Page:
The Treasury of the Grand Dukes, previously known as the Silver Museum, is located in the rooms on the ground floor at Palazzo Pitti in Florence, splendidly frescoed in the 17th century for the marriage between Ferdinand II de’ Medici and Vittoria della Rovere.
Here, visitors can admire precious objects of all kinds, like gems, cameos, pietre dure, ivories and jewellery, all documenting the royal pomp and collecting tastes of the dynasties that succeeded each other in Tuscany, particularly the Medici and the Lorraines.
In the 1400s, Cosimo the Elder began a vast and eclectic collection of precious objects, a practice that was then continued by his son Piero and grandson Lorenzo the Magnificent: one of the most important parts of the collection is in fact the vases that once belonged to Lorenzo, pieces of unique importance from an historic and artistic point of view.
In the 1500s, with Grand Duke Cosimo I, the development of the family’s collections began to be a part of Medici diplomacy, making Florence one of the most recognized European centers of the production of the “minor” arts.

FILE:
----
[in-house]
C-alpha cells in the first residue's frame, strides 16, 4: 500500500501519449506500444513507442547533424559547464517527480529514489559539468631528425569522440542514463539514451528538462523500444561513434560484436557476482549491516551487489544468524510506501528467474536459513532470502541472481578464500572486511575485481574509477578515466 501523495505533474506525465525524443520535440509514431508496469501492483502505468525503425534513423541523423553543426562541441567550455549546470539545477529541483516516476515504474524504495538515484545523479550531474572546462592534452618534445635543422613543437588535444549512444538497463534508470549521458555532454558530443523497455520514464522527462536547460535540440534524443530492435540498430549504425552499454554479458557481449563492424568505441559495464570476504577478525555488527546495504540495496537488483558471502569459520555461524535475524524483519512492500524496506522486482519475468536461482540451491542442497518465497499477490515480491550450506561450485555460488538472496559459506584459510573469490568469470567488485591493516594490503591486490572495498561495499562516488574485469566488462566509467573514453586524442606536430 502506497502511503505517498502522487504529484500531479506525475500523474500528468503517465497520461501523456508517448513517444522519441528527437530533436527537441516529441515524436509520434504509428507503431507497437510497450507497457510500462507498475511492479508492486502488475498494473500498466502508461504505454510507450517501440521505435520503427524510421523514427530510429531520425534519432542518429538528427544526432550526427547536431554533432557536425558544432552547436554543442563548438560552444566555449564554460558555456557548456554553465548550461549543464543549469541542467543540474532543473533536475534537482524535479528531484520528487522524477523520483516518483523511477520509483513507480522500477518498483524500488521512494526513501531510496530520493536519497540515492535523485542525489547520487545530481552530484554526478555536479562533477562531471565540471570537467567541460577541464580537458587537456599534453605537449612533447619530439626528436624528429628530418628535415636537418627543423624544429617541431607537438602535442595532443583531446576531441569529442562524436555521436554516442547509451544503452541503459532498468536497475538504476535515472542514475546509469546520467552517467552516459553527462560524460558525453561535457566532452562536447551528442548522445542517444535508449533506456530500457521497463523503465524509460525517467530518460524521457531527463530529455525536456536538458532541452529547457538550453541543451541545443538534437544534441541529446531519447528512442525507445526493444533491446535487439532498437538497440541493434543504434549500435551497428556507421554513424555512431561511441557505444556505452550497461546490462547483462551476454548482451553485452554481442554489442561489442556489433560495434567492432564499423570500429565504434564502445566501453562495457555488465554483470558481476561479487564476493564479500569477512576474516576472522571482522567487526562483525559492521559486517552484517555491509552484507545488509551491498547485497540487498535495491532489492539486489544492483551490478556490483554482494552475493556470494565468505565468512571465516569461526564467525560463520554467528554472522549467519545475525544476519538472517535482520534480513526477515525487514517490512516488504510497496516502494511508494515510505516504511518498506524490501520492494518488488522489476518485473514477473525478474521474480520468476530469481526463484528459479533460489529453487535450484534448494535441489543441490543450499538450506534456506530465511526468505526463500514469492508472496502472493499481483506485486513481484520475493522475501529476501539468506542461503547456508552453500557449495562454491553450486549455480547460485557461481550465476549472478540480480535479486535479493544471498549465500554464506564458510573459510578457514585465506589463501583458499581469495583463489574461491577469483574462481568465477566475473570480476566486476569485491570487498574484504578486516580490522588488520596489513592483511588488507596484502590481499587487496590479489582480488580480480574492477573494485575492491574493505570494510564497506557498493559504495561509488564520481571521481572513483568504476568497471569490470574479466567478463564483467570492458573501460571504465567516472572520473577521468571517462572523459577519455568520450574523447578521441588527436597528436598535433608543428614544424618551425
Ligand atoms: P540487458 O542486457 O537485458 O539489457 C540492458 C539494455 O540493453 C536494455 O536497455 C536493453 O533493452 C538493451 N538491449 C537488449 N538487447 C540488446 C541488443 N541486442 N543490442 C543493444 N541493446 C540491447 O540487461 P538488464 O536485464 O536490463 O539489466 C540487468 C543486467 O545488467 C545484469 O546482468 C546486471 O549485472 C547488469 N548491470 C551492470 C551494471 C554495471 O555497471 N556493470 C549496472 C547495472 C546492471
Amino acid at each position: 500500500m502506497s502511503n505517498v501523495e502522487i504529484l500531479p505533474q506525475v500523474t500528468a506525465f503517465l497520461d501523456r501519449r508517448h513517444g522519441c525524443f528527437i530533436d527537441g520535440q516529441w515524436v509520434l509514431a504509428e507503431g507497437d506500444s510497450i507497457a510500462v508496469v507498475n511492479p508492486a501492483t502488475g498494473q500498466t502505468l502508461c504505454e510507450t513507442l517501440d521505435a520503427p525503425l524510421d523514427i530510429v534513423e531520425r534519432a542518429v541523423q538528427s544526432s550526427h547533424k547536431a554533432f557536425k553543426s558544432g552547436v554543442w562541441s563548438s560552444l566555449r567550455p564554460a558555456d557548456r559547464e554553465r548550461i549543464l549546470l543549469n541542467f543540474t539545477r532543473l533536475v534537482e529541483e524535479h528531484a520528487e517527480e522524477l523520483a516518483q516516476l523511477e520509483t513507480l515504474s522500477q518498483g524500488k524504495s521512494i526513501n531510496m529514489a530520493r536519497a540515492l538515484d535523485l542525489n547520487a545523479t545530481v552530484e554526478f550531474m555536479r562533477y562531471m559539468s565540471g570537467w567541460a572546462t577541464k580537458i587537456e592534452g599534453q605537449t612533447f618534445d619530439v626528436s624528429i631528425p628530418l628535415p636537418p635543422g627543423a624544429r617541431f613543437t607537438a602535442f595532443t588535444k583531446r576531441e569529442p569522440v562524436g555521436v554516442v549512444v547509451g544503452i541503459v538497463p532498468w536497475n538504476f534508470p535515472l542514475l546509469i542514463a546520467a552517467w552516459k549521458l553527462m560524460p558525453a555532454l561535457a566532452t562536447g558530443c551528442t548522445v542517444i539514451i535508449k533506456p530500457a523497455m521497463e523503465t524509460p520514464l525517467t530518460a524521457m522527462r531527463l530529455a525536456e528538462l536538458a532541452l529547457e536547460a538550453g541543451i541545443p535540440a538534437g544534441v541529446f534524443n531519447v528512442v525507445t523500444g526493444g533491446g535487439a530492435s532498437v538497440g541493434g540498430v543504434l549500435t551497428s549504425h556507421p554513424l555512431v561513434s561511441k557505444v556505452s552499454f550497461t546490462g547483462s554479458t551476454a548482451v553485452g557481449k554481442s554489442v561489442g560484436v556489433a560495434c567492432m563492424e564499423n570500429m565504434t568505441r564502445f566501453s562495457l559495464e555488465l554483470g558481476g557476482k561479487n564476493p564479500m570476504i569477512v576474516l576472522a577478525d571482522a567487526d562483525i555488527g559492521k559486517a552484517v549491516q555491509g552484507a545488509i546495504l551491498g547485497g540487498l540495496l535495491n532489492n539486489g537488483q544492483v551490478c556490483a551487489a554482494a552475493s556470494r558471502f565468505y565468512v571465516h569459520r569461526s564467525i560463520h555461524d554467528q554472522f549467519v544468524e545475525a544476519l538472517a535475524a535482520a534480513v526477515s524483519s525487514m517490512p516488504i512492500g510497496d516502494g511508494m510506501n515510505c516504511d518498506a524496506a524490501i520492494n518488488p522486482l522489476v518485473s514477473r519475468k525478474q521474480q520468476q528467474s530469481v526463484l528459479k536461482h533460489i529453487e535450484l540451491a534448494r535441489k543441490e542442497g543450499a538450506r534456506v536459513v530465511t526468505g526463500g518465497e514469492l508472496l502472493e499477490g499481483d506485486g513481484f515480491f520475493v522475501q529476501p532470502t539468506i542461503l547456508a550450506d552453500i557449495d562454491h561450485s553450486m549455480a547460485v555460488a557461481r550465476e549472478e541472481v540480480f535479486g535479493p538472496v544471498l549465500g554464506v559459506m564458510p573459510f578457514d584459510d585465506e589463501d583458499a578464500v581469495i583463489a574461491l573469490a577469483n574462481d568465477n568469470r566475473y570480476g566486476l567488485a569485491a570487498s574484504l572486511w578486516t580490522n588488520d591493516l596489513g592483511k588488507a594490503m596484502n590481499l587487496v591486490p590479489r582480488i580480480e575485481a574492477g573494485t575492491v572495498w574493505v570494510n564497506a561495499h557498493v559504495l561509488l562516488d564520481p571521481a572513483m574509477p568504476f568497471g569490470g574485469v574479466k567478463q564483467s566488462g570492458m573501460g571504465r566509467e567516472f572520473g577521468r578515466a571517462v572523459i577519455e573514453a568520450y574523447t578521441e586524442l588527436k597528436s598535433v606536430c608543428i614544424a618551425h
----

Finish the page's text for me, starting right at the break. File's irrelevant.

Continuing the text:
Engravers of crystal, cameos and pietre dure, goldsmiths and silversmiths created magnificent objects that can today be admired in the museum.
Other splendid works include the lapis lazuli vase mounted in gold by the goldsmith Bilivert after a design by Bernardo Buontalenti, the ivories brought from Germany in the 17th century by Prince Mattias de’ Medici and the large collection of cameos that belonged to Anna Maria Luisa, last family’s last heir. Distinguished for their age and beauty are the gold plates, tankards, horns and chalices brought to Florence by Ferdinand III of the Lorraine family.